The indictment alleges that the conspiracy lasted from at least July 2010 to October 5, 2012, and that the defendants manufactured synthetic drug products themselves at an unsanitary warehouse in Kentucky. According to the indictment, the defendants made the synthetic drugs products using chemicals they had purchased over the internet, cooking them on a dirty hot plate and dissolving them in alcohol before pouring them and a green leafy substance into a rusty and corroded industrial mixer meant to mix concrete; after the chemicals and leafy substance were mixed, the resulting substance was spread out in numerous aluminum foil roasting pans that were left to dry on the dirty floor of the warehouse. At that point, the indictment alleges, the green leafy substance, which was then coated with the synthetic drugs, was packed into foil packs and plastic cylinders for sale. All of the defendants are also charged with conspiracy to commit money laundering for using the illegal proceeds of the sale of these synthetic drugs to further the conspiracy and engage in monetary transactions greater than $10,000.
The indictment also alleges that the defendants took multiple steps to conceal the fact that they were selling the synthetic drugs for human consumption. For example, the labels the defendants placed on the designer drug products stated that they were not for “human consumption,” and claimed instead to be “potpourri,” “herbal enhancers,” or “plant food,” although the defendants knew that these claims were not true. Similarly, the indictment alleges that employees of Toke-N-Roll were instructed not to sell the designer drugs at the same time as rolling papers, bongs, or other items meant for smoking them. Instead, the employees were told to ring up the customer’s purchase in two separate transactions.
In addition, according to the indictment, defendants Alexander, Vail, and Baird attempted to obstruct the investigation by federal investigators and a federal grand jury. Specifically, the indictment alleges that Alexander and Vail suborned and procured Baird to commit perjury, and that Baird perjured herself in the grand jury when she claimed to never have been present at the warehouse in Kentucky where defendants manufactured the synthetic drug products.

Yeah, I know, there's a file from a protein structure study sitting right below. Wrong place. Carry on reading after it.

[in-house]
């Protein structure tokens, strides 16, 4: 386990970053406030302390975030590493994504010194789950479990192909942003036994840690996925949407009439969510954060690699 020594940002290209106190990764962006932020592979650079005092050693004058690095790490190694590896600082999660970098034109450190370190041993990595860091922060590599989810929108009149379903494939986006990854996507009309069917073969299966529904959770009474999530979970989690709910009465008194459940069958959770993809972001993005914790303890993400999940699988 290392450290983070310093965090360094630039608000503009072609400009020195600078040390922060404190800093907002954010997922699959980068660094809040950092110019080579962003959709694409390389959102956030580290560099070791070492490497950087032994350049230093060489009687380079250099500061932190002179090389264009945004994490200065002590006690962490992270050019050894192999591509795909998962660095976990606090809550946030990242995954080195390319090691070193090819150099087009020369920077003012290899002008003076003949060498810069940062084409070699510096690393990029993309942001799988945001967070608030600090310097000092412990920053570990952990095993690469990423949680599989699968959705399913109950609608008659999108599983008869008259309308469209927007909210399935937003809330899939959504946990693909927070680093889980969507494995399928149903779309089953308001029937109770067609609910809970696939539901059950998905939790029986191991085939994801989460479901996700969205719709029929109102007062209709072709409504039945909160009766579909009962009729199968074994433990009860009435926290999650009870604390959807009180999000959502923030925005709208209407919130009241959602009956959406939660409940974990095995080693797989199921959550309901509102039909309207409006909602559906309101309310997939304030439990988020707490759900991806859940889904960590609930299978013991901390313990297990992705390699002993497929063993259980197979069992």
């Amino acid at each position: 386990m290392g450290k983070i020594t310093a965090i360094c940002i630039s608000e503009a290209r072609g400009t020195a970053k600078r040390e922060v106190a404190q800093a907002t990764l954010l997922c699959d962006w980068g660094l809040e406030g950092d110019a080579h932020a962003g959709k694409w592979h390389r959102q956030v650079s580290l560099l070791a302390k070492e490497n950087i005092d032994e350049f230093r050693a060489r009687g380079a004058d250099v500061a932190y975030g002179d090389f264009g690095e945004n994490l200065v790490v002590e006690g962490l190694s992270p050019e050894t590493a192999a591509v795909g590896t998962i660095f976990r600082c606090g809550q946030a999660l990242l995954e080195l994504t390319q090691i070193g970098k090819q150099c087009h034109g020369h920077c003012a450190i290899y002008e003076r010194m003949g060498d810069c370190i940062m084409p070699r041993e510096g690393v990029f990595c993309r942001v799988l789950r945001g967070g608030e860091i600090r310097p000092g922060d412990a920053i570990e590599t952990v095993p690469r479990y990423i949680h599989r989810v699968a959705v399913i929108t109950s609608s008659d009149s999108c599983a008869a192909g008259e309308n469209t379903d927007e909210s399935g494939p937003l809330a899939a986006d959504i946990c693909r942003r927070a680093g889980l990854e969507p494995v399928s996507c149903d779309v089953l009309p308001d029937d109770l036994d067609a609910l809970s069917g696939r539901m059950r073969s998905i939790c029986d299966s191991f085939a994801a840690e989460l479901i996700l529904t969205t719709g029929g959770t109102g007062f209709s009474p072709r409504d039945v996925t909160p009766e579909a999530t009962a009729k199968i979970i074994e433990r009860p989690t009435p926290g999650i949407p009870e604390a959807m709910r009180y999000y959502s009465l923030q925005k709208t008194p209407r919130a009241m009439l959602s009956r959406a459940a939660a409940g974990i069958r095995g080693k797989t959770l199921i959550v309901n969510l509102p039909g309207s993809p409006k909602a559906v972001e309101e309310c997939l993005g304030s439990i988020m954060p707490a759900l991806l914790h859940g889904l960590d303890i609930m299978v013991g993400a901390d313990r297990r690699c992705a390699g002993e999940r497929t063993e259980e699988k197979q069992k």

If convicted of the drug conspiracy, defendants face a maximum sentence of twenty years in prison and a $1,000,000 fine. They also face a maximum of twenty years in prison and a $500,000 fine on the money laundering charges. If convicted of the conspiracy to introduce adulterated and misbranded drugs, the defendants face a maximum sentence of five years in prison and a $250,000 fine. On the obstructed-related allegations, defendants Alexander, Vail, and Baird face a maximum sentence, if convicted, of five years in prison and a $250,000 fine for the counts charging perjury and suborning perjury, respectfully, and a maximum sentence of twenty years in prison and a $250,000 fine on the counts alleging obstruction of justice.
The indictment also contains charges related to the unlawful possession of a firearm by Alexander, who is a convicted felon, and his possession of a firearm in furtherance of the drug trafficking conspiracy. On the latter charge, Count 3 of the indictment, Alexander faces a maximum sentence of life in prison and a $250,000 fine, while the other charge carries a maximum sentence of 10 years in prison and a $250,000 fine.
The indictment follows an investigation of more than two years by the Drug Enforcement Administration, the Metropolitan Nashville Police Department, and the Office of the Tennessee Attorney General. Assistant United States Attorney Alex Little is representing the government.
An indictment is merely an accusation and is not evidence of guilt. Defendants are presumed innocent unless and until proven guilty in a court of law.